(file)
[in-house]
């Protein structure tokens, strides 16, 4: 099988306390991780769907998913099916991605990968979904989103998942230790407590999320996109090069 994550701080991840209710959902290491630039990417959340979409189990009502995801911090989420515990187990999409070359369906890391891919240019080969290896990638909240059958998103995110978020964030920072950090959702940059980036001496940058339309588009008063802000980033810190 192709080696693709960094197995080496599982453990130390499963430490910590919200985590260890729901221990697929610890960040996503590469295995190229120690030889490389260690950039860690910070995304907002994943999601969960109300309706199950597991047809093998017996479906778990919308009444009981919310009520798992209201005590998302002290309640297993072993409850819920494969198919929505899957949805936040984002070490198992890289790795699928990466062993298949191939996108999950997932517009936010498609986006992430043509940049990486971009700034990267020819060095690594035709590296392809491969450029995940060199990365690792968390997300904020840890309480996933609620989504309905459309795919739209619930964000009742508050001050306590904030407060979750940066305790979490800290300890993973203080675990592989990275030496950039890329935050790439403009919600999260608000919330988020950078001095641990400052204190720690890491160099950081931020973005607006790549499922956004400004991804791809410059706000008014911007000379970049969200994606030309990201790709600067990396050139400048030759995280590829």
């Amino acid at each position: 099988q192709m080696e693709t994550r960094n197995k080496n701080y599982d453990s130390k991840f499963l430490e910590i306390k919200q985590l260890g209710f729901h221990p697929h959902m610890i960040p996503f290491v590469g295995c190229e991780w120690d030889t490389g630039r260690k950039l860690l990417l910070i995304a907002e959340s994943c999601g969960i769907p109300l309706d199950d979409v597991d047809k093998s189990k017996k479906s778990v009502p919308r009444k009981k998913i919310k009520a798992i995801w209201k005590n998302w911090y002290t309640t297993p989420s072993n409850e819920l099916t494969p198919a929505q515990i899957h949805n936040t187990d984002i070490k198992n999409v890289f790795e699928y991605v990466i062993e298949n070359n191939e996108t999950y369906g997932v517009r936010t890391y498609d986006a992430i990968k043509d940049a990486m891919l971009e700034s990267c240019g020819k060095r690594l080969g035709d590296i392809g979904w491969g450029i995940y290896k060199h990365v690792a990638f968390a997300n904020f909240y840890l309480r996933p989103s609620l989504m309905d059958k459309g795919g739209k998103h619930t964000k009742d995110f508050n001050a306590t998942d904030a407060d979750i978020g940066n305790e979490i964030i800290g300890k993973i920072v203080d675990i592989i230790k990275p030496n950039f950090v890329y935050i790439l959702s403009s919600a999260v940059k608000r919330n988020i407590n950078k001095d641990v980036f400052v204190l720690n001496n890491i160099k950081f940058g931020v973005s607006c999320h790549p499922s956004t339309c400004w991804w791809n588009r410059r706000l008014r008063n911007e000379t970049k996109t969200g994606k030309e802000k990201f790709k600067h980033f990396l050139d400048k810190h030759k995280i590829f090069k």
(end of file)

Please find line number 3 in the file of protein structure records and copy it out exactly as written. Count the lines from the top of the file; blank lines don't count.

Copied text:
């Amino acid at each position: 099988q192709m080696e693709t994550r960094n197995k080496n701080y599982d453990s130390k991840f499963l430490e910590i306390k919200q985590l260890g209710f729901h221990p697929h959902m610890i960040p996503f290491v590469g295995c190229e991780w120690d030889t490389g630039r260690k950039l860690l990417l910070i995304a907002e959340s994943c999601g969960i769907p109300l309706d199950d979409v597991d047809k093998s189990k017996k479906s778990v009502p919308r009444k009981k998913i919310k009520a798992i995801w209201k005590n998302w911090y002290t309640t297993p989420s072993n409850e819920l099916t494969p198919a929505q515990i899957h949805n936040t187990d984002i070490k198992n999409v890289f790795e699928y991605v990466i062993e298949n070359n191939e996108t999950y369906g997932v517009r936010t890391y498609d986006a992430i990968k043509d940049a990486m891919l971009e700034s990267c240019g020819k060095r690594l080969g035709d590296i392809g979904w491969g450029i995940y290896k060199h990365v690792a990638f968390a997300n904020f909240y840890l309480r996933p989103s609620l989504m309905d059958k459309g795919g739209k998103h619930t964000k009742d995110f508050n001050a306590t998942d904030a407060d979750i978020g940066n305790e979490i964030i800290g300890k993973i920072v203080d675990i592989i230790k990275p030496n950039f950090v890329y935050i790439l959702s403009s919600a999260v940059k608000r919330n988020i407590n950078k001095d641990v980036f400052v204190l720690n001496n890491i160099k950081f940058g931020v973005s607006c999320h790549p499922s956004t339309c400004w991804w791809n588009r410059r706000l008014r008063n911007e000379t970049k996109t969200g994606k030309e802000k990201f790709k600067h980033f990396l050139d400048k810190h030759k995280i590829f090069k």